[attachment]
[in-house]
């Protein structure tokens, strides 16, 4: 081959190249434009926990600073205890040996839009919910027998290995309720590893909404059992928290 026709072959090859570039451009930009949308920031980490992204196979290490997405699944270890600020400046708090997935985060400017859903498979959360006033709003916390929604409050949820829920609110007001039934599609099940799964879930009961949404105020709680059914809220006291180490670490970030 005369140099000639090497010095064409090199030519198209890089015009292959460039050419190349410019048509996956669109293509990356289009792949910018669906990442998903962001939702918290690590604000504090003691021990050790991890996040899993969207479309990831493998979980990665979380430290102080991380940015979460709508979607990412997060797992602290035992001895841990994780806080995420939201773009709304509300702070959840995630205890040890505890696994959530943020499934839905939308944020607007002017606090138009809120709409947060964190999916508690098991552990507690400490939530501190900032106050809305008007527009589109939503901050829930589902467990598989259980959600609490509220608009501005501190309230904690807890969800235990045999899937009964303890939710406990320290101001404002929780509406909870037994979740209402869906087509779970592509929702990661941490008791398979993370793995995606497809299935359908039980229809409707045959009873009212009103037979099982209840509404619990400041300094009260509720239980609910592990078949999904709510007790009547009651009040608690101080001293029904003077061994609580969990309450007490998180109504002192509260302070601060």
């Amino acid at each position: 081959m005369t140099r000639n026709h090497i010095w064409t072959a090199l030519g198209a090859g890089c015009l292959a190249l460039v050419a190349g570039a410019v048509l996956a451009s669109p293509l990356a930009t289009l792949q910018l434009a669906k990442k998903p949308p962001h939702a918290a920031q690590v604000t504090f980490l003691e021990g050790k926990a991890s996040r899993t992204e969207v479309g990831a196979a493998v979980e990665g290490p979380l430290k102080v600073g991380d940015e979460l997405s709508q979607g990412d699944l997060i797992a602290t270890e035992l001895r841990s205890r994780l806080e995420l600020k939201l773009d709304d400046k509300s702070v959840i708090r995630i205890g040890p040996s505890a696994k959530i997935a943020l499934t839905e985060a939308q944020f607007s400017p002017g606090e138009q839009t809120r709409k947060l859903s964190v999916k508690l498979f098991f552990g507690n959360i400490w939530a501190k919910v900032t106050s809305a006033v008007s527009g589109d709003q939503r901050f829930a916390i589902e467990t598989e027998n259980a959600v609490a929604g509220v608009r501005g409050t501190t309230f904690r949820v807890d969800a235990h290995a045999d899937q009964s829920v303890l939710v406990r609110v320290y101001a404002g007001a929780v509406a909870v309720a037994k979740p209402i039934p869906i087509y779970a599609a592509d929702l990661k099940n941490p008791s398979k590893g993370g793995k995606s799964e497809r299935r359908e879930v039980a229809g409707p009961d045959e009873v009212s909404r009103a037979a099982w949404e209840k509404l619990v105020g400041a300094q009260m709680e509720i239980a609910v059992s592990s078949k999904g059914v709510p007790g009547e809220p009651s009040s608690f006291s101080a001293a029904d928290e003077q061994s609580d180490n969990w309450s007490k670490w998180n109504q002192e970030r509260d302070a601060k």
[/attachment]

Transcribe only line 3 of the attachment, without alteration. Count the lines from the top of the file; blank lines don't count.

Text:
């Amino acid at each position: 081959m005369t140099r000639n026709h090497i010095w064409t072959a090199l030519g198209a090859g890089c015009l292959a190249l460039v050419a190349g570039a410019v048509l996956a451009s669109p293509l990356a930009t289009l792949q910018l434009a669906k990442k998903p949308p962001h939702a918290a920031q690590v604000t504090f980490l003691e021990g050790k926990a991890s996040r899993t992204e969207v479309g990831a196979a493998v979980e990665g290490p979380l430290k102080v600073g991380d940015e979460l997405s709508q979607g990412d699944l997060i797992a602290t270890e035992l001895r841990s205890r994780l806080e995420l600020k939201l773009d709304d400046k509300s702070v959840i708090r995630i205890g040890p040996s505890a696994k959530i997935a943020l499934t839905e985060a939308q944020f607007s400017p002017g606090e138009q839009t809120r709409k947060l859903s964190v999916k508690l498979f098991f552990g507690n959360i400490w939530a501190k919910v900032t106050s809305a006033v008007s527009g589109d709003q939503r901050f829930a916390i589902e467990t598989e027998n259980a959600v609490a929604g509220v608009r501005g409050t501190t309230f904690r949820v807890d969800a235990h290995a045999d899937q009964s829920v303890l939710v406990r609110v320290y101001a404002g007001a929780v509406a909870v309720a037994k979740p209402i039934p869906i087509y779970a599609a592509d929702l990661k099940n941490p008791s398979k590893g993370g793995k995606s799964e497809r299935r359908e879930v039980a229809g409707p009961d045959e009873v009212s909404r009103a037979a099982w949404e209840k509404l619990v105020g400041a300094q009260m709680e509720i239980a609910v059992s592990s078949k999904g059914v709510p007790g009547e809220p009651s009040s608690f006291s101080a001293a029904d928290e003077q061994s609580d180490n969990w309450s007490k670490w998180n109504q002192e970030r509260d302070a601060k």